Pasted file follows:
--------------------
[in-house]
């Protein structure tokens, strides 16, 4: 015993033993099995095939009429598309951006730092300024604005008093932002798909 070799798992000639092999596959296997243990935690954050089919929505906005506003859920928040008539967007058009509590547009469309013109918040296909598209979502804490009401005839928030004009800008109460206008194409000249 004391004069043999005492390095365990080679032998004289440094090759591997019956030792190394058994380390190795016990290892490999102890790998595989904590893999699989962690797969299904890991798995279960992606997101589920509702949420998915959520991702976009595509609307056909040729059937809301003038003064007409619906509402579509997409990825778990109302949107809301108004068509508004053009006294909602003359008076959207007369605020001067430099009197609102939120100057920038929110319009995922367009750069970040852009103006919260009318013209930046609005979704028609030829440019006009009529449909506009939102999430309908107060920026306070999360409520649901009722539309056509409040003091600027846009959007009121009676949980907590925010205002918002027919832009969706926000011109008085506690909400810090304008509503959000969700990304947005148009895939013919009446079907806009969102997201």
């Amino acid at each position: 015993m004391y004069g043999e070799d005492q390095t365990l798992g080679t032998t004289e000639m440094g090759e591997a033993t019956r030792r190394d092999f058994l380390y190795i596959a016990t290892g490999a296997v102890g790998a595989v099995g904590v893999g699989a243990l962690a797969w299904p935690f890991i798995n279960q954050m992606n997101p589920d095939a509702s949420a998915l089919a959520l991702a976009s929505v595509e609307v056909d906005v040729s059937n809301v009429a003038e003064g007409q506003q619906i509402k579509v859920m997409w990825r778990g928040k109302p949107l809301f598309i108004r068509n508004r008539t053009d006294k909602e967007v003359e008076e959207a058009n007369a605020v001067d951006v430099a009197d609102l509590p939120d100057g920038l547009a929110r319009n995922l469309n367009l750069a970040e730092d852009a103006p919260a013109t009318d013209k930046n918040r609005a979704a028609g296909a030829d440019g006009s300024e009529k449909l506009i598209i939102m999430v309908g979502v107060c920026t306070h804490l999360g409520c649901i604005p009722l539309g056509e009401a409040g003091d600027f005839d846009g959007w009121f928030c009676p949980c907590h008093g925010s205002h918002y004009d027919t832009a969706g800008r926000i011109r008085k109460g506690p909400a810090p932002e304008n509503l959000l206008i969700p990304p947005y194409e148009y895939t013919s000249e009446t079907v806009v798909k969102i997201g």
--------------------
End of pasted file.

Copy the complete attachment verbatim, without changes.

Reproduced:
[in-house]
């Protein structure tokens, strides 16, 4: 015993033993099995095939009429598309951006730092300024604005008093932002798909 070799798992000639092999596959296997243990935690954050089919929505906005506003859920928040008539967007058009509590547009469309013109918040296909598209979502804490009401005839928030004009800008109460206008194409000249 004391004069043999005492390095365990080679032998004289440094090759591997019956030792190394058994380390190795016990290892490999102890790998595989904590893999699989962690797969299904890991798995279960992606997101589920509702949420998915959520991702976009595509609307056909040729059937809301003038003064007409619906509402579509997409990825778990109302949107809301108004068509508004053009006294909602003359008076959207007369605020001067430099009197609102939120100057920038929110319009995922367009750069970040852009103006919260009318013209930046609005979704028609030829440019006009009529449909506009939102999430309908107060920026306070999360409520649901009722539309056509409040003091600027846009959007009121009676949980907590925010205002918002027919832009969706926000011109008085506690909400810090304008509503959000969700990304947005148009895939013919009446079907806009969102997201």
């Amino acid at each position: 015993m004391y004069g043999e070799d005492q390095t365990l798992g080679t032998t004289e000639m440094g090759e591997a033993t019956r030792r190394d092999f058994l380390y190795i596959a016990t290892g490999a296997v102890g790998a595989v099995g904590v893999g699989a243990l962690a797969w299904p935690f890991i798995n279960q954050m992606n997101p589920d095939a509702s949420a998915l089919a959520l991702a976009s929505v595509e609307v056909d906005v040729s059937n809301v009429a003038e003064g007409q506003q619906i509402k579509v859920m997409w990825r778990g928040k109302p949107l809301f598309i108004r068509n508004r008539t053009d006294k909602e967007v003359e008076e959207a058009n007369a605020v001067d951006v430099a009197d609102l509590p939120d100057g920038l547009a929110r319009n995922l469309n367009l750069a970040e730092d852009a103006p919260a013109t009318d013209k930046n918040r609005a979704a028609g296909a030829d440019g006009s300024e009529k449909l506009i598209i939102m999430v309908g979502v107060c920026t306070h804490l999360g409520c649901i604005p009722l539309g056509e009401a409040g003091d600027f005839d846009g959007w009121f928030c009676p949980c907590h008093g925010s205002h918002y004009d027919t832009a969706g800008r926000i011109r008085k109460g506690p909400a810090p932002e304008n509503l959000l206008i969700p990304p947005y194409e148009y895939t013919s000249e009446t079907v806009v798909k969102i997201g």